A small town gets a big addition.
An elevator that took nearly a year and a half to build is open and ready for business.
Ag Reporter Sarah Gustin, takes you to New Salem for the story.
These silos are big and each one of them can hold thousands of bushels of grain...
And each one of them is full.
(Gaylen Lennick / Manager) "We started about the 22nd of August, I believe. Roughly 8 working days later, 978 loads later, we were full. We didn't the full, full capacity. we just did what the 8 pack held. That was 900-thousand bushels."
Gaylen Lennick is the Manager at Southwest Grain in New Salem.
Lennick says in just 8 days nearly 1-thousand loads of grain were dumped in this new driveway.
(Sarah Gustin / firstname.lastname@example.org) "Lennick says 2 scales, one for incoming trucks and another for outgoing trucks is one of the biggest benefits, because trucks never have to wait.
(Gaylen Lennick / Manager) "They are very happy. we have a lot of smiling farmers. They don't wait in line. They cruise right thru. About three minutes per truck and they are out of here so they are happy. The only thing they are not happy about is they can't sit and visit anymore."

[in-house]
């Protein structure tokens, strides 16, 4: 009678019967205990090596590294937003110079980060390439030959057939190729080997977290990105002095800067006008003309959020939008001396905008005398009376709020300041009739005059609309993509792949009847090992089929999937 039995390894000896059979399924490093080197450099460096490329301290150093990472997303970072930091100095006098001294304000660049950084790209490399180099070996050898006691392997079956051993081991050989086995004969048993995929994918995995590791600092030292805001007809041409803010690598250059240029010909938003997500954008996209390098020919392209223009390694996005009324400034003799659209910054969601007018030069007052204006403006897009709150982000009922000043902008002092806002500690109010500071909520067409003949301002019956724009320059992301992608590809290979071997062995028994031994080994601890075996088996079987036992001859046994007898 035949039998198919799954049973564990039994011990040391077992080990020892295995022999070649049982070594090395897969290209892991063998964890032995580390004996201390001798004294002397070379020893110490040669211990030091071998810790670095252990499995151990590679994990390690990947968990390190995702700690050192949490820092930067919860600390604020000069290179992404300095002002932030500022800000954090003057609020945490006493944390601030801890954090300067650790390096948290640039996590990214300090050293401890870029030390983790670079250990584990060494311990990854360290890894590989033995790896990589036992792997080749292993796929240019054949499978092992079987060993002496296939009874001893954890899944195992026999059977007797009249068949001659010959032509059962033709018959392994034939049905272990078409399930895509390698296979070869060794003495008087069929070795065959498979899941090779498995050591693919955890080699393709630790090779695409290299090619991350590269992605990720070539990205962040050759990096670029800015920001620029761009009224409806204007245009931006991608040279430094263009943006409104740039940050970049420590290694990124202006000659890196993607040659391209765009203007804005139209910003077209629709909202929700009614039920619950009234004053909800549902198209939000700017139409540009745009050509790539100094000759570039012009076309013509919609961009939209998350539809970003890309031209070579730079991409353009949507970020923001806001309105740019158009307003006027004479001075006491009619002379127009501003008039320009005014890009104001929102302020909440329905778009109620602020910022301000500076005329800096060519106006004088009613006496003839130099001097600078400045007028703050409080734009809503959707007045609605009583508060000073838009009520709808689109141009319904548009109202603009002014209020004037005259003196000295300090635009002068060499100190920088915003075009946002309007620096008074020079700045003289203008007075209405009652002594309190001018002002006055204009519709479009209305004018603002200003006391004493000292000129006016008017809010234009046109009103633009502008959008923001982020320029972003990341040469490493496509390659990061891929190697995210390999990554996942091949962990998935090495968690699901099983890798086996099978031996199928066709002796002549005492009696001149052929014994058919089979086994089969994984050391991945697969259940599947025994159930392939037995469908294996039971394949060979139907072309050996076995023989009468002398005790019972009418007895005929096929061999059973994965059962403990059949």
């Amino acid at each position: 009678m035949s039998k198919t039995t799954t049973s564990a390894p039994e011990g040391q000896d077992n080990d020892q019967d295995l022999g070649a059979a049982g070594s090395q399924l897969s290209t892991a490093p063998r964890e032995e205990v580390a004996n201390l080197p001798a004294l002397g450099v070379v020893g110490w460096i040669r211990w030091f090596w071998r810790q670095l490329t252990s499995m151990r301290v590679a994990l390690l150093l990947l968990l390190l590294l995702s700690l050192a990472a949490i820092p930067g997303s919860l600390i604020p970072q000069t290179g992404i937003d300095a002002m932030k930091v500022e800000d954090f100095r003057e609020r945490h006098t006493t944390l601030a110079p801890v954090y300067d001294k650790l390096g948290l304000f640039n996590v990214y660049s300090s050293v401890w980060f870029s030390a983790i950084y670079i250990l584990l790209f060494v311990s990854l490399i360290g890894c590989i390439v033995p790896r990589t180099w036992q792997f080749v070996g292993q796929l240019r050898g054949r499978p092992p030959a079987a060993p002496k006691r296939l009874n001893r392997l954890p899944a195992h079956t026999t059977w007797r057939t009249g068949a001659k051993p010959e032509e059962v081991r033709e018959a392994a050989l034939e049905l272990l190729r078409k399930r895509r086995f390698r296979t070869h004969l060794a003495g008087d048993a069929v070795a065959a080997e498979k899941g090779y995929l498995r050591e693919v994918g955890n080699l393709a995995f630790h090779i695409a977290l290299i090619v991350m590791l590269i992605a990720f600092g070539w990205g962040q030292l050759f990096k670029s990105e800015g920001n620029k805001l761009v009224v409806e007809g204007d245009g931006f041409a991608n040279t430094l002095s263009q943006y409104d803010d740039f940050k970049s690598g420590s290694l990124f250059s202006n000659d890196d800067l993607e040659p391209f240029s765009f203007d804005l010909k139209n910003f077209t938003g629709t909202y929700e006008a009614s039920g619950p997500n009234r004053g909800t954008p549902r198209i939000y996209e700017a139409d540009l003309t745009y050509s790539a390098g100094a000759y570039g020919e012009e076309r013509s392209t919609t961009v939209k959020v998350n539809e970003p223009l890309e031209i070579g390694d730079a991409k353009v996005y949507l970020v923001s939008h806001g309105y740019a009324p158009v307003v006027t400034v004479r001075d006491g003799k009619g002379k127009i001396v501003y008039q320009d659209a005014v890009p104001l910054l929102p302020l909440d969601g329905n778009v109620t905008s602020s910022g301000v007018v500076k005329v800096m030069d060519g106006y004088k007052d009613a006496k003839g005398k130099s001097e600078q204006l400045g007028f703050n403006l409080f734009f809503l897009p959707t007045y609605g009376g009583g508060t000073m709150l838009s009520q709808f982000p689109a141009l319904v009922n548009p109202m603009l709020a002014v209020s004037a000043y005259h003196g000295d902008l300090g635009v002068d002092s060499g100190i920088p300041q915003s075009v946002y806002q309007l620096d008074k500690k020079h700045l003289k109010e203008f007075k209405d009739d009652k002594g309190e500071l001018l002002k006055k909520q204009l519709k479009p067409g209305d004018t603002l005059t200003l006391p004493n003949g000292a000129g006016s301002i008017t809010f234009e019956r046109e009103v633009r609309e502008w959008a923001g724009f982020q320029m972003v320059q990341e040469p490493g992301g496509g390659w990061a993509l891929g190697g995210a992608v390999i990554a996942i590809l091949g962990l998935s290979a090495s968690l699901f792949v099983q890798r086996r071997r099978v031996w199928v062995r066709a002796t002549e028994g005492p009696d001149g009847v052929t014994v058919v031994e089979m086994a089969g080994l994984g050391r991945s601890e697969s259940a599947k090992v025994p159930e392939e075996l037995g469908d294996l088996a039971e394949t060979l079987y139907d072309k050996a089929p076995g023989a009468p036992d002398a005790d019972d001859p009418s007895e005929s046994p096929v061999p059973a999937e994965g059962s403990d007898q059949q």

This new facility more than doubles the size of the old elevator..holding 1.1 million bushels.
(Gaylen Lennick / Manager) "It's all ran by computer, so it's different than the old system, but that is all good."
Lennick says the staff is more than happy to have a facility like this to work in.
(Gaylen Lennick / Manager) "We love it's great. It's a long awaited."
Lennick says the dryer hasn't arrived yet, so he's unsure if they will be able to take corn.
He says they plan to move a lot of wheat down the rail to make room for soybean harvest this fall.
Lennick says they are still installing equipment and working on the roads.
He expects construction to be finished by the end of October.